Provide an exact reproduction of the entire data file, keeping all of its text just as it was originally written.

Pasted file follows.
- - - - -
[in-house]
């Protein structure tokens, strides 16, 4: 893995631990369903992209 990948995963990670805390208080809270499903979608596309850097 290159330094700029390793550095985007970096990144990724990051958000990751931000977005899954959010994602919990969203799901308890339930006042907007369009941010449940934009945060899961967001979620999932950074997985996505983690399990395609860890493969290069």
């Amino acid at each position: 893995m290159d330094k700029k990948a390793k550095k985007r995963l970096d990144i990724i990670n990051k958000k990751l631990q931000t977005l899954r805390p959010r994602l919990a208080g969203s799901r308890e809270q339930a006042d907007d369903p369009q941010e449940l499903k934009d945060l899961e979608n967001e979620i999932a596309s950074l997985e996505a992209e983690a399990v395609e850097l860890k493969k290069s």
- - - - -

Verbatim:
[in-house]
């Protein structure tokens, strides 16, 4: 893995631990369903992209 990948995963990670805390208080809270499903979608596309850097 290159330094700029390793550095985007970096990144990724990051958000990751931000977005899954959010994602919990969203799901308890339930006042907007369009941010449940934009945060899961967001979620999932950074997985996505983690399990395609860890493969290069």
């Amino acid at each position: 893995m290159d330094k700029k990948a390793k550095k985007r995963l970096d990144i990724i990670n990051k958000k990751l631990q931000t977005l899954r805390p959010r994602l919990a208080g969203s799901r308890e809270q339930a006042d907007d369903p369009q941010e449940l499903k934009d945060l899961e979608n967001e979620i999932a596309s950074l997985e996505a992209e983690a399990v395609e850097l860890k493969k290069s």